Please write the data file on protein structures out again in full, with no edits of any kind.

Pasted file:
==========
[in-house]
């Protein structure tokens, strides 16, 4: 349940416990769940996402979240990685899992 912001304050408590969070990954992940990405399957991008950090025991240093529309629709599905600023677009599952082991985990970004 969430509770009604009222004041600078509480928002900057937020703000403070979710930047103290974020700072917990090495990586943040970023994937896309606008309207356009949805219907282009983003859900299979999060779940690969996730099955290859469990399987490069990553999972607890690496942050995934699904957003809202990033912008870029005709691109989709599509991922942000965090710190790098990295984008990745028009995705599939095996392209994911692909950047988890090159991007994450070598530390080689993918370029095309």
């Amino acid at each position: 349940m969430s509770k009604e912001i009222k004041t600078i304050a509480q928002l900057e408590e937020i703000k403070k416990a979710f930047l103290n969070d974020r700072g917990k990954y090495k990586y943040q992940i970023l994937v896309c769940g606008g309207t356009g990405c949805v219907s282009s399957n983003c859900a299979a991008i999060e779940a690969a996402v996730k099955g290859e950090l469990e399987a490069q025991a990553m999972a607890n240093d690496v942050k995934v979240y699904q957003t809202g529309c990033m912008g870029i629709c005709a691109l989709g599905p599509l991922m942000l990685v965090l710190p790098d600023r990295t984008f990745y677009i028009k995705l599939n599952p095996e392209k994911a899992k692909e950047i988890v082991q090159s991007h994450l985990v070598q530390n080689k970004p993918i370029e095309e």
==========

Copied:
[in-house]
């Protein structure tokens, strides 16, 4: 349940416990769940996402979240990685899992 912001304050408590969070990954992940990405399957991008950090025991240093529309629709599905600023677009599952082991985990970004 969430509770009604009222004041600078509480928002900057937020703000403070979710930047103290974020700072917990090495990586943040970023994937896309606008309207356009949805219907282009983003859900299979999060779940690969996730099955290859469990399987490069990553999972607890690496942050995934699904957003809202990033912008870029005709691109989709599509991922942000965090710190790098990295984008990745028009995705599939095996392209994911692909950047988890090159991007994450070598530390080689993918370029095309």
């Amino acid at each position: 349940m969430s509770k009604e912001i009222k004041t600078i304050a509480q928002l900057e408590e937020i703000k403070k416990a979710f930047l103290n969070d974020r700072g917990k990954y090495k990586y943040q992940i970023l994937v896309c769940g606008g309207t356009g990405c949805v219907s282009s399957n983003c859900a299979a991008i999060e779940a690969a996402v996730k099955g290859e950090l469990e399987a490069q025991a990553m999972a607890n240093d690496v942050k995934v979240y699904q957003t809202g529309c990033m912008g870029i629709c005709a691109l989709g599905p599509l991922m942000l990685v965090l710190p790098d600023r990295t984008f990745y677009i028009k995705l599939n599952p095996e392209k994911a899992k692909e950047i988890v082991q090159s991007h994450l985990v070598q530390n080689k970004p993918i370029e095309e």